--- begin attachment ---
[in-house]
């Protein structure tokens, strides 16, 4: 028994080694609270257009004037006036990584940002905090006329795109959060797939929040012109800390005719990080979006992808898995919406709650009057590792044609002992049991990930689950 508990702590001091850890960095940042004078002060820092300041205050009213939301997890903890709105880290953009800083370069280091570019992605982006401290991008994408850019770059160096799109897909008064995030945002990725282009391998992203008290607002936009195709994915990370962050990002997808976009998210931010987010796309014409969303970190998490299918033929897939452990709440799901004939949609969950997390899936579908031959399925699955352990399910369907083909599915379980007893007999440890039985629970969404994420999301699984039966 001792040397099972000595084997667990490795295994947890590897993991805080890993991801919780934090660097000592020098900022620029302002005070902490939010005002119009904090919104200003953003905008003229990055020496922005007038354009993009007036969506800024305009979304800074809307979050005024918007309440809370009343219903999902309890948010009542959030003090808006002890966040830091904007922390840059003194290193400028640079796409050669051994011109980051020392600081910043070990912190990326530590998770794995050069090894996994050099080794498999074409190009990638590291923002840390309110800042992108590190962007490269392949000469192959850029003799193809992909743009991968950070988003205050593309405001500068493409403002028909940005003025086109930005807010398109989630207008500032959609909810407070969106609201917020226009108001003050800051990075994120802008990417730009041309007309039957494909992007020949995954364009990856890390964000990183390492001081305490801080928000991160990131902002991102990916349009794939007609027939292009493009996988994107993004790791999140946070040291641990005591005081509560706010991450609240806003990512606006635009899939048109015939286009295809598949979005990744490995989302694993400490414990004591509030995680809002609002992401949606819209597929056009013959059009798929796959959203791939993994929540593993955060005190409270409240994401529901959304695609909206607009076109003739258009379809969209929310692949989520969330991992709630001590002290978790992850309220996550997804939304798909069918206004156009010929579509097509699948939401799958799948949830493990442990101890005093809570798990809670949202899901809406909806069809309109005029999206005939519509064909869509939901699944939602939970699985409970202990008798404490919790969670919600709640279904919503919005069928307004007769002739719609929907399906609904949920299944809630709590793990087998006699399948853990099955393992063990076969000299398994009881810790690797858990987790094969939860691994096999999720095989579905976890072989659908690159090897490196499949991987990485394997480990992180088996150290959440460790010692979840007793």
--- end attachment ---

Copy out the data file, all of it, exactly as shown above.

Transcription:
[in-house]
């Protein structure tokens, strides 16, 4: 028994080694609270257009004037006036990584940002905090006329795109959060797939929040012109800390005719990080979006992808898995919406709650009057590792044609002992049991990930689950 508990702590001091850890960095940042004078002060820092300041205050009213939301997890903890709105880290953009800083370069280091570019992605982006401290991008994408850019770059160096799109897909008064995030945002990725282009391998992203008290607002936009195709994915990370962050990002997808976009998210931010987010796309014409969303970190998490299918033929897939452990709440799901004939949609969950997390899936579908031959399925699955352990399910369907083909599915379980007893007999440890039985629970969404994420999301699984039966 001792040397099972000595084997667990490795295994947890590897993991805080890993991801919780934090660097000592020098900022620029302002005070902490939010005002119009904090919104200003953003905008003229990055020496922005007038354009993009007036969506800024305009979304800074809307979050005024918007309440809370009343219903999902309890948010009542959030003090808006002890966040830091904007922390840059003194290193400028640079796409050669051994011109980051020392600081910043070990912190990326530590998770794995050069090894996994050099080794498999074409190009990638590291923002840390309110800042992108590190962007490269392949000469192959850029003799193809992909743009991968950070988003205050593309405001500068493409403002028909940005003025086109930005807010398109989630207008500032959609909810407070969106609201917020226009108001003050800051990075994120802008990417730009041309007309039957494909992007020949995954364009990856890390964000990183390492001081305490801080928000991160990131902002991102990916349009794939007609027939292009493009996988994107993004790791999140946070040291641990005591005081509560706010991450609240806003990512606006635009899939048109015939286009295809598949979005990744490995989302694993400490414990004591509030995680809002609002992401949606819209597929056009013959059009798929796959959203791939993994929540593993955060005190409270409240994401529901959304695609909206607009076109003739258009379809969209929310692949989520969330991992709630001590002290978790992850309220996550997804939304798909069918206004156009010929579509097509699948939401799958799948949830493990442990101890005093809570798990809670949202899901809406909806069809309109005029999206005939519509064909869509939901699944939602939970699985409970202990008798404490919790969670919600709640279904919503919005069928307004007769002739719609929907399906609904949920299944809630709590793990087998006699399948853990099955393992063990076969000299398994009881810790690797858990987790094969939860691994096999999720095989579905976890072989659908690159090897490196499949991987990485394997480990992180088996150290959440460790010692979840007793």